Friday, March 31, 2006

Civics Lessons.

Sandra Day O'Connor (former U.S. Supreme Court Justice) and Roy Romer (former Governor of Colorado) wrote a piece today about the need for Civics to be taught once again in schools to American children. See their piece here.

Now... If I had read this piece yesterday, I may have responded to it differently. However, I was talking to a friend (in her 50's) who told me about how she had to give a lesson to someone at her work about the Government. This other person, also in her 50's asked my friend to explain what the difference between a Liberal and a Conservative was. This lead to other questions that made my friend give almost an hour of Civics lessons to this person. This person is in her 50's and she didn't understand what the major differences were between the two major parties in American politics.

Um. I don't know... I think I'm vaguely appalled. I mean... How can an American in their FIFTIES no less, not know anything about the way our government works?

Ms. O'Connnor and Mr. Romer write a very eloquent commentary on our need in America for Civics to return to our schools. They spoke about the past, where students were required to learn about the necessity for being good CITIZENS in the United States. How to vote, why to vote, and to give the students tools with which to base their opinions.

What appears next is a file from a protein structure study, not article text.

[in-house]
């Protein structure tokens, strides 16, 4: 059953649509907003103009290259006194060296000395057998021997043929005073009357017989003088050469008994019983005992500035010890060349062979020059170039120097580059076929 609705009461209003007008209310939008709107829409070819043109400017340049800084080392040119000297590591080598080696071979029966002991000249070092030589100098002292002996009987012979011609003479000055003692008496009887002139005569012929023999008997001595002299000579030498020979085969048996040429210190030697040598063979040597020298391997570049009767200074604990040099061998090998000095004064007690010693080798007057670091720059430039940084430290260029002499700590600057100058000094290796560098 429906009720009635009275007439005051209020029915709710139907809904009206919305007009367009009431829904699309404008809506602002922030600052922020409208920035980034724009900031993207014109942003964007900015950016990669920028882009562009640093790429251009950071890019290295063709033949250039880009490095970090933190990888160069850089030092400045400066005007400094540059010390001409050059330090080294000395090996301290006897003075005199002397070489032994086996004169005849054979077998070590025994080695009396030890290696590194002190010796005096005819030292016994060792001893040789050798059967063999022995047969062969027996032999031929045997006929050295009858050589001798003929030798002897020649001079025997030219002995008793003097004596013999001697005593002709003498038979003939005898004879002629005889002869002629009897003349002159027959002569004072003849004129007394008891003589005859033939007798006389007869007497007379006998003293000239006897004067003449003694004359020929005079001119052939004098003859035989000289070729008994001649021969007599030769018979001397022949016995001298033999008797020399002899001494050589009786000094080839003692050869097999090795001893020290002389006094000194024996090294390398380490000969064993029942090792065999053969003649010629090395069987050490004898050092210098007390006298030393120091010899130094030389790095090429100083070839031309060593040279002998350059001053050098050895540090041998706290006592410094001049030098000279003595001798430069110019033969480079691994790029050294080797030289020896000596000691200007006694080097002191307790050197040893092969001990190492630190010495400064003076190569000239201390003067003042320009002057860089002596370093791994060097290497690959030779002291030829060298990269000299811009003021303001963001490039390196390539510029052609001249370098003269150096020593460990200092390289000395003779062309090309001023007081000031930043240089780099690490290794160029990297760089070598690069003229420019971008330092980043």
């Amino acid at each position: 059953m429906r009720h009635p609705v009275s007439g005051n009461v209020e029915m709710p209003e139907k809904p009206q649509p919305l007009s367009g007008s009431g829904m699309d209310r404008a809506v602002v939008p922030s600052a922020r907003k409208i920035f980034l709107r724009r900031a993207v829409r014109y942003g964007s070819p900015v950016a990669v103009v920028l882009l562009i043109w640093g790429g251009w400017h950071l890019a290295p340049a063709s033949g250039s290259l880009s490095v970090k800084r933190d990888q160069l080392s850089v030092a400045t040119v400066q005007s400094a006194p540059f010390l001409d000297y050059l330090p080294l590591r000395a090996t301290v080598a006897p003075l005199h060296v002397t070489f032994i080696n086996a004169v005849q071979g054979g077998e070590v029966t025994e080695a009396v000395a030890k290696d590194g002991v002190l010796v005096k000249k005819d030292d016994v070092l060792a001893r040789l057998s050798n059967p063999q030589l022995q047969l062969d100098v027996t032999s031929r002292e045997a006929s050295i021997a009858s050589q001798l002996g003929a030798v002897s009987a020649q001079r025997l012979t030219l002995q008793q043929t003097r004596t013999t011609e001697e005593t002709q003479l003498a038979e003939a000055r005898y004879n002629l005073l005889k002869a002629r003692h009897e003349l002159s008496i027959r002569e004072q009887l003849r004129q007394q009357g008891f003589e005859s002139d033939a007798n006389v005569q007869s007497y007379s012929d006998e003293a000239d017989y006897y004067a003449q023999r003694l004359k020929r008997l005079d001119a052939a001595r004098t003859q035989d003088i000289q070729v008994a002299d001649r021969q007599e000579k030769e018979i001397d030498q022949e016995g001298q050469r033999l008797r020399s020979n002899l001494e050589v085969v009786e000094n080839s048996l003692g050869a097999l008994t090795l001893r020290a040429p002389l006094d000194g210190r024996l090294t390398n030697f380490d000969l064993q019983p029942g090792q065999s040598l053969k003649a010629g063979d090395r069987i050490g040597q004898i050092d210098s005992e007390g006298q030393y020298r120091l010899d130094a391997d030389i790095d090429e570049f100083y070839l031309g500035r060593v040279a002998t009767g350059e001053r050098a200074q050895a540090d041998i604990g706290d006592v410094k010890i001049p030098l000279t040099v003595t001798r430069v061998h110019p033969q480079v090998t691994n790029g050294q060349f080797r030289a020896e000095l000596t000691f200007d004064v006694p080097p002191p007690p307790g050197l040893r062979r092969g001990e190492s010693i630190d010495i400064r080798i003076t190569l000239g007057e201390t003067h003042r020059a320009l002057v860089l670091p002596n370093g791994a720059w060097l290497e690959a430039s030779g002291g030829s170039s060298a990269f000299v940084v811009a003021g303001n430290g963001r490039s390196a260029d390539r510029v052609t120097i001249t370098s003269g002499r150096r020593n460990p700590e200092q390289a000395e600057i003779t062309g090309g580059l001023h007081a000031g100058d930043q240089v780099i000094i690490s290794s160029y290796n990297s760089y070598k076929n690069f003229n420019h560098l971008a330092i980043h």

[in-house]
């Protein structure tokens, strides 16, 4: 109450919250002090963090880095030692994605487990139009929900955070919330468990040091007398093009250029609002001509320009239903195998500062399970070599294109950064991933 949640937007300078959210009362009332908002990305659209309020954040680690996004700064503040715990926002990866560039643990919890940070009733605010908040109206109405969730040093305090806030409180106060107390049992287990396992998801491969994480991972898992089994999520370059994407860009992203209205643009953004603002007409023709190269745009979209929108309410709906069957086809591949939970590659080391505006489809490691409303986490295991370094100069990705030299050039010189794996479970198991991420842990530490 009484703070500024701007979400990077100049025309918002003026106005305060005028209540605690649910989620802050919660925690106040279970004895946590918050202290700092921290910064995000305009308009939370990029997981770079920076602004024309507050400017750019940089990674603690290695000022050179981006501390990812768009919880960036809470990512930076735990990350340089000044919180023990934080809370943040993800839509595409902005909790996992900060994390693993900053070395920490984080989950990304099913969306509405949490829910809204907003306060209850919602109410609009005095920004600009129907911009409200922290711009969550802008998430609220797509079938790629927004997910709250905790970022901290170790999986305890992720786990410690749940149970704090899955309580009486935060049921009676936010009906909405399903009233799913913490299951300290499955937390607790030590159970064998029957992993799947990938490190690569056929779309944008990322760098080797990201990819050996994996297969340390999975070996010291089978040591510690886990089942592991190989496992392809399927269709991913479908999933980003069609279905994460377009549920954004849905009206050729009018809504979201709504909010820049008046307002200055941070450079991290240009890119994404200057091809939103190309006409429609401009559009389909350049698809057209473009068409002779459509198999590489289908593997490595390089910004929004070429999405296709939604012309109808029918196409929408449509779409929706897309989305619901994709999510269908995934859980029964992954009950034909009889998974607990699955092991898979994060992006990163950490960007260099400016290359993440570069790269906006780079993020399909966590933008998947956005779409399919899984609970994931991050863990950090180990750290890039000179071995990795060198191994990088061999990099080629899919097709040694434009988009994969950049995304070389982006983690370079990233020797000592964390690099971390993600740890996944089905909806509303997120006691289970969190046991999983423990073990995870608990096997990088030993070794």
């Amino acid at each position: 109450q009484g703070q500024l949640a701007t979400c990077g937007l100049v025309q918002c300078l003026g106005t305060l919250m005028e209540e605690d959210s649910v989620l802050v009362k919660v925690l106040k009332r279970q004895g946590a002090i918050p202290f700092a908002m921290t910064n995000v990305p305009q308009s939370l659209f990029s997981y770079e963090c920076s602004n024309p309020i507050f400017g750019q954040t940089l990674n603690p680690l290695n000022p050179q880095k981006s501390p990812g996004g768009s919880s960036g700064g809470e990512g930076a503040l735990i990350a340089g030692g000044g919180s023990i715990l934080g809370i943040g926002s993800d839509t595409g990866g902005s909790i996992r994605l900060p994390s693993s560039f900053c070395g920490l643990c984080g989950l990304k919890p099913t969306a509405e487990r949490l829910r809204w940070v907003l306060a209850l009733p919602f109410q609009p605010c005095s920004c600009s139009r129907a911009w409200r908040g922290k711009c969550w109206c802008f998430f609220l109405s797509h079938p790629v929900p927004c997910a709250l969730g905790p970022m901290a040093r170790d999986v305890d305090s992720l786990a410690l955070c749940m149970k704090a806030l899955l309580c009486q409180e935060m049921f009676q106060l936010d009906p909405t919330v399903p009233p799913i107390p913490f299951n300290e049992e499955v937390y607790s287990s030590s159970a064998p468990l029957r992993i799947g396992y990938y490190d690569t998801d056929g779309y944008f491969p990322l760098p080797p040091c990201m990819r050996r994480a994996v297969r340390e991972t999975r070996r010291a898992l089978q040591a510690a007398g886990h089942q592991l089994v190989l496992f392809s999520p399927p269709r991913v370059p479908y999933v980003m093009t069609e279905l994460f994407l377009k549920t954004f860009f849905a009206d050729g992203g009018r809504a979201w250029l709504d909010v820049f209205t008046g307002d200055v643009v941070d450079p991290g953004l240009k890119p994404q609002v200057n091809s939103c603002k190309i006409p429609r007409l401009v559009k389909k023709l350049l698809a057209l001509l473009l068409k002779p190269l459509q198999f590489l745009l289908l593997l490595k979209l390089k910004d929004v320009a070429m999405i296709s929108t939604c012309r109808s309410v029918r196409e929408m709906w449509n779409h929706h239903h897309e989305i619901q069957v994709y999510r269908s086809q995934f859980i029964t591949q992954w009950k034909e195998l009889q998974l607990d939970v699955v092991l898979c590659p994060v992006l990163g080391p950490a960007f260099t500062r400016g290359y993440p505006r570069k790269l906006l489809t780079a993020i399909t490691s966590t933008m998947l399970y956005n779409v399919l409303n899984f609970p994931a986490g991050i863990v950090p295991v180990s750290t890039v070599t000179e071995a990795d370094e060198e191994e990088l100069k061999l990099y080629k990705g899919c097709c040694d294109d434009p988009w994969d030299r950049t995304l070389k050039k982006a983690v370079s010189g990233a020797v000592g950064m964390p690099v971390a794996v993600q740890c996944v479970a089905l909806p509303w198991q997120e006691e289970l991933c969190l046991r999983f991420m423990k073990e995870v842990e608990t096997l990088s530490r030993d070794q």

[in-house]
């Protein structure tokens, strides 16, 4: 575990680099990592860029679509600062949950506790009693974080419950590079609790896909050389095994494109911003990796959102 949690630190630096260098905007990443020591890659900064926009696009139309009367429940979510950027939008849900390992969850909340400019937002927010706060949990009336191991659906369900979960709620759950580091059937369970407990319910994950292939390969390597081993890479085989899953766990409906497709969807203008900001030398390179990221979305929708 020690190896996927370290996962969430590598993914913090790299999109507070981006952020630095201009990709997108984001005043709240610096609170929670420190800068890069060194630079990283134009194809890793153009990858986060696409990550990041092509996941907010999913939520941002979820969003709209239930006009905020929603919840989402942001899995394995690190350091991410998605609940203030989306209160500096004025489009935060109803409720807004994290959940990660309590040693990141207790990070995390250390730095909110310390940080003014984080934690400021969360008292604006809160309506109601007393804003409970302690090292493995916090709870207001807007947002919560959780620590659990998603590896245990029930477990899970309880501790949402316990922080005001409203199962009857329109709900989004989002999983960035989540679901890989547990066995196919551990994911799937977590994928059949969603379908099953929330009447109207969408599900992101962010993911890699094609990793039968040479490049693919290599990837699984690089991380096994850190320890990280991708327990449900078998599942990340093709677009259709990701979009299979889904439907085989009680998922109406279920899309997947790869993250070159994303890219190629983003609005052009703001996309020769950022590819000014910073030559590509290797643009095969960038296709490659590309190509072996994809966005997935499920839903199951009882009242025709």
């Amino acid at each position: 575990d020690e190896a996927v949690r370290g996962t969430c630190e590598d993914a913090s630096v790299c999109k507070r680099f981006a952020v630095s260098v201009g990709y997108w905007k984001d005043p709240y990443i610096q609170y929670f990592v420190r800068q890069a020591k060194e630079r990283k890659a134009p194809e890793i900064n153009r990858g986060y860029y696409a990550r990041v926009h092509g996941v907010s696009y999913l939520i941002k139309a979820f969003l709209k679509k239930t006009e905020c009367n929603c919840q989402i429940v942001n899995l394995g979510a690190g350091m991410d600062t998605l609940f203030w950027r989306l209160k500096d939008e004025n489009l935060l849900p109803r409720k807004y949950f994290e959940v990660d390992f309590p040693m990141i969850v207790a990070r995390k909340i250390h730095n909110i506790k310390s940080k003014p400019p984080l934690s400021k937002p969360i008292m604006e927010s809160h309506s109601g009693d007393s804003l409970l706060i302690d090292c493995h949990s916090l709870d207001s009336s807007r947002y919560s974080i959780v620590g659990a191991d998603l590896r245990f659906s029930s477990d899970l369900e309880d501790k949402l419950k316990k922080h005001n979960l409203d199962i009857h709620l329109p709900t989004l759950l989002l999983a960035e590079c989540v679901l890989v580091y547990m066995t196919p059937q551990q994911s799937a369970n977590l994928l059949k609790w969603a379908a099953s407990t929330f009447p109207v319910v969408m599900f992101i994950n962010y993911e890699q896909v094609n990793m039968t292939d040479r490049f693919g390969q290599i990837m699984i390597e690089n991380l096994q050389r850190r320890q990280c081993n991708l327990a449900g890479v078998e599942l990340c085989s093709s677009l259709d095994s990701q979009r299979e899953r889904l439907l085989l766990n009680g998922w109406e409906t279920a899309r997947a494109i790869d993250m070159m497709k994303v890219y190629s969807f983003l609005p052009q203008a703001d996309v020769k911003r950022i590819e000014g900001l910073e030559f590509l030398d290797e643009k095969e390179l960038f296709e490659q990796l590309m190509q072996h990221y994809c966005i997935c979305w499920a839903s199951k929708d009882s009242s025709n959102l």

I wasn't in this group. By the time I made it through grade-school and high school... The courses were no longer part of the curriculum. I had a course in Government (like they speak about in their article) but not anything to do with Civics. The one thing that Ms. O'Connnor and Mr. Romer talk about... About how the Government course teaches perhaps about "how a bill becomes a law" and explains the differences between the House and the Senate... Yes... I learned all of that... The one thing that the authors forgot to mention was how damnably BORING the subject was! If anything, current Government courses teach students that Government is a snooze-fest, and really has nothing at all to do with their lives. Obviously, there's something lacking in our curriculum.

I find myself agreeing with Ms. O'Connnor and Mr. Romer, we must begin to teach young people just WHY our government works, and also why is sometimes does NOT work. We need to give our young people some tools... Not just to make them better citizens, but also to make our country stronger.

That's a bit of a better solution, than waiting until their 50-something, and hoping they ask questions of a co-worker.

-- Tuckmac